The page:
One of the most versatile fighters of the Civil War was likely someone you never heard of, nor was she born in America. Our next Civil War celebrity to be celebrated in our series is one of the few women who fought in the Battle of Gettysburg, and she bravely supported the Union army even though it was prohibited for women to enlist in either army. Join us in remembering “Fearless French Mary” in our second “Lesser Known Civil War Celebrities” spotlight.
Marie Brose was born in Brest, France in 1834 and immigrated to the United States in the 1840’s. She married a local Philadelphia tailor named Bernhard Tepe, who joined the Union army when the Civil War broke out. Being the strong-minded woman that she was, she ignored her husband’s request to stay at home and oversee the shop, and instead followed her husband as he joined the 27th Pennsylvania Volunteers.
Acting as a vivandiere, a French word that describes women who accompany their spouse’s regiments in action, Marie administered aid to troops, cooked, did laundry, provided water, and sold provisions including whiskey in combat areas within range of Confederate fire.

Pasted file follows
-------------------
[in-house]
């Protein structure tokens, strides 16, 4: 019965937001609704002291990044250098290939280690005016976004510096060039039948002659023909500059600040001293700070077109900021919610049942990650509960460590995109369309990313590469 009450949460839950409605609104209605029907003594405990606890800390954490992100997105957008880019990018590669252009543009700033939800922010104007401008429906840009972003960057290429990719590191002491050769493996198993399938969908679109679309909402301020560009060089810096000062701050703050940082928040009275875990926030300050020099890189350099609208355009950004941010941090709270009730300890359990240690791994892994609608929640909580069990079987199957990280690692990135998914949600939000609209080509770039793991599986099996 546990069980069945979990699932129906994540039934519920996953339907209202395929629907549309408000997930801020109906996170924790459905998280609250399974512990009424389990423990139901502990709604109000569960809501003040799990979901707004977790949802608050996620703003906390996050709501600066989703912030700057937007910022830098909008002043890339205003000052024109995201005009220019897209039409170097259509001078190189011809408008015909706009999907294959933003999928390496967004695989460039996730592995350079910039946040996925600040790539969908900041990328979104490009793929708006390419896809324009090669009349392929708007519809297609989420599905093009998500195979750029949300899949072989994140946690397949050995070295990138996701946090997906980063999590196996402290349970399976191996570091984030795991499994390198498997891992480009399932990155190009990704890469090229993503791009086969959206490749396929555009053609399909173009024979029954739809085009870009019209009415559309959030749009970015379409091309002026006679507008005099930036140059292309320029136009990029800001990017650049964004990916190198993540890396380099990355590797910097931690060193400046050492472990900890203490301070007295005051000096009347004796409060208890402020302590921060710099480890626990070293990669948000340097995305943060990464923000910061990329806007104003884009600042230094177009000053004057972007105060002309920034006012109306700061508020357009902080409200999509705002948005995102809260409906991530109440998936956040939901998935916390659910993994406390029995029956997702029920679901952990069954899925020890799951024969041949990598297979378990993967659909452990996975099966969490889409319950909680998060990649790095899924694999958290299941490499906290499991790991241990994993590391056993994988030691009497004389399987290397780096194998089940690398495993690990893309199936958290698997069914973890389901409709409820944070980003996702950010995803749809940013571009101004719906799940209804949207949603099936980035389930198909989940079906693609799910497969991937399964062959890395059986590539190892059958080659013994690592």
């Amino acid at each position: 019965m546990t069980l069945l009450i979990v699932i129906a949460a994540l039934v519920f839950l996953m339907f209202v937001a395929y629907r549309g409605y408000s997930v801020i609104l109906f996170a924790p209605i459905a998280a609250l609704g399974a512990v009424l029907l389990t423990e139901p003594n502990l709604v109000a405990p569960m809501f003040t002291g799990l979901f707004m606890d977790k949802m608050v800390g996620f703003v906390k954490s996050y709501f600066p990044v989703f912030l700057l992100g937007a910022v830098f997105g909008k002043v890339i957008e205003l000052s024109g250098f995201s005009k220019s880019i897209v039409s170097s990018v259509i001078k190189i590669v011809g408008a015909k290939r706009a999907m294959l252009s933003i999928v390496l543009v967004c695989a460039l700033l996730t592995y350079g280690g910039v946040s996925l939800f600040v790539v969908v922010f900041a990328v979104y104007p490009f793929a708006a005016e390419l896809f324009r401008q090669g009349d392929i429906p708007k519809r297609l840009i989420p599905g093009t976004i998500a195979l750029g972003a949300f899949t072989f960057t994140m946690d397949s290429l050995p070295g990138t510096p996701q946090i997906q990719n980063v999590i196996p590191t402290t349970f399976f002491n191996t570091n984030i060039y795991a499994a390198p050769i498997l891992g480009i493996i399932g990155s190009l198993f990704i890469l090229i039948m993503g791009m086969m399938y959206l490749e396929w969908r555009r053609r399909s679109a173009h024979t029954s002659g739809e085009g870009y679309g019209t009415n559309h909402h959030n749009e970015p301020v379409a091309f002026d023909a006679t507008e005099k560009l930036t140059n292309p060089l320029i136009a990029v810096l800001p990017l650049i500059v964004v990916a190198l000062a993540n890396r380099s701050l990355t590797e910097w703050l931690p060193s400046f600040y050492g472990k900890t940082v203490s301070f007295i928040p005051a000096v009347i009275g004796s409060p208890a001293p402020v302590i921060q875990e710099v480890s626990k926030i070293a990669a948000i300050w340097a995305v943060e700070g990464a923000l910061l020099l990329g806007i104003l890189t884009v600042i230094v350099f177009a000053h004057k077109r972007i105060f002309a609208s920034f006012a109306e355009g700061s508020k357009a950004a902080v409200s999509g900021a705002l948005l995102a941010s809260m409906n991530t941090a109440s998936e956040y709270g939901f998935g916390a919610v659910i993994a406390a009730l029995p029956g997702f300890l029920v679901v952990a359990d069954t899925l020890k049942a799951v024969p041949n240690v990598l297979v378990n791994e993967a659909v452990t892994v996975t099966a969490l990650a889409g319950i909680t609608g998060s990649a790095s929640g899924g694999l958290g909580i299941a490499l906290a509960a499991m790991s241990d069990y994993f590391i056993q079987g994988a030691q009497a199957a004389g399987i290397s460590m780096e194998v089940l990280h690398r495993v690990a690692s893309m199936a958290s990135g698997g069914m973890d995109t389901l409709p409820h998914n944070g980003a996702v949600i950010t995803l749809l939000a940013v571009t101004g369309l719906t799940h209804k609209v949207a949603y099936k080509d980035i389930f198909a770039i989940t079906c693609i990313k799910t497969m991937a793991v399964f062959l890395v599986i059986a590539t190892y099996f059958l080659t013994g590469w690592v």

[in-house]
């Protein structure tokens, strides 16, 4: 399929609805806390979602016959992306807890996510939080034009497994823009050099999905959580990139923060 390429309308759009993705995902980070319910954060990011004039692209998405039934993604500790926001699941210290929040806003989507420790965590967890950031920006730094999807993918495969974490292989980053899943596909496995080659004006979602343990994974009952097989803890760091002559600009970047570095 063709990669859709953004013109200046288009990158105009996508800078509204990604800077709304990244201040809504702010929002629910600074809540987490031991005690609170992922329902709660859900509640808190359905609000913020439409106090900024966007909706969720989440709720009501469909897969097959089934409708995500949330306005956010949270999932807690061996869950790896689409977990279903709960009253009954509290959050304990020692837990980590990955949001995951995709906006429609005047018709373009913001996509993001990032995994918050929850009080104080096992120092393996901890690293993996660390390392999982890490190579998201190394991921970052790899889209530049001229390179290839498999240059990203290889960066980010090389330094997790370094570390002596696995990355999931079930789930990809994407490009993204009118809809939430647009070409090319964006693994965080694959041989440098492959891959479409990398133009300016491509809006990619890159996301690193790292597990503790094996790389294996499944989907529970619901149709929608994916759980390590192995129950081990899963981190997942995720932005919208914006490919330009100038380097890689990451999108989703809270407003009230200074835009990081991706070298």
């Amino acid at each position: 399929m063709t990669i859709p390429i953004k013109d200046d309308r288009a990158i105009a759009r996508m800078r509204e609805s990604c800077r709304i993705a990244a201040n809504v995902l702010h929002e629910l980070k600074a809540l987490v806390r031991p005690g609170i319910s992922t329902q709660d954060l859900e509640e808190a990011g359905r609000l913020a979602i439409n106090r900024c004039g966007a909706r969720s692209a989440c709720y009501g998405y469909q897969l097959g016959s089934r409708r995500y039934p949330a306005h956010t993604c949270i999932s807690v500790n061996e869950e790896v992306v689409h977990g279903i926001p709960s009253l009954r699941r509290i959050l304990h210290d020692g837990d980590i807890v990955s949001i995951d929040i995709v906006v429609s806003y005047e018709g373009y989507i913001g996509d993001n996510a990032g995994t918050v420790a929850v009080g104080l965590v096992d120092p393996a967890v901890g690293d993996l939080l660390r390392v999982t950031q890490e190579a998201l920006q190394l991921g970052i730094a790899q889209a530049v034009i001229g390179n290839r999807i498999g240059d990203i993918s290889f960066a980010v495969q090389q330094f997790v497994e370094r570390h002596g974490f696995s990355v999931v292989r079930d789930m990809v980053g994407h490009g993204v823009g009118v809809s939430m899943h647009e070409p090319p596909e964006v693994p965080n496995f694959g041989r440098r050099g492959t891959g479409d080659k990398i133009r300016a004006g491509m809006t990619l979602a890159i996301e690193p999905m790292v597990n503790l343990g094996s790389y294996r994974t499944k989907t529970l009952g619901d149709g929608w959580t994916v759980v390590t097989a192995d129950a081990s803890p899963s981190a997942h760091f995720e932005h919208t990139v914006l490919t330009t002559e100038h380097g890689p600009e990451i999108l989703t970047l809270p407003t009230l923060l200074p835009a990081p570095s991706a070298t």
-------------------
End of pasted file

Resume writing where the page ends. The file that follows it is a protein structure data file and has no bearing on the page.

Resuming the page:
Unfortunately for Marie her time with the 27th Pennsylvania Volunteers would end one night after her husband and a few friends broke into her tent and stole a large sum of money from her. Marie left her husband, but still had the desire to serve the Union army. She joined the 114th Pennsylvania where she became known as “French Mary,” and made quite the name for herself.
Known for carrying a small keg of whiskey strapped to her shoulder, Marie supported herself selling provisions once the Paymaster’s Department refused to pay her anymore. She also fought in a dozen battles, including the Battle of Fredericksburg, where she was shot in the ankle and continued to fight.
A decorated war veteran, Marie earned several recognitions for her service to the Union. These include:
- – The Kearny Cross after the Battle of Chancellorsville for her help in orchestrating one of the field hospitals
- – The Silver Cup for noble conduct on the field of battle
To the delight of her fellow members of the 114th Pennsylvania, in 1893 Marie attended a reunion to celebrate the anniversary of the Battle of Fredericksburg with her famous whiskey keg strapped around her shoulder. Unfortunately just a few short years later in 1901, Marie took her own life. Just as sad, Marie laid in an unmarked grave for over 80 years. This was rectified in 1988, when a gravestone was dedicated in a ceremony in Carrick, Pennsylvania.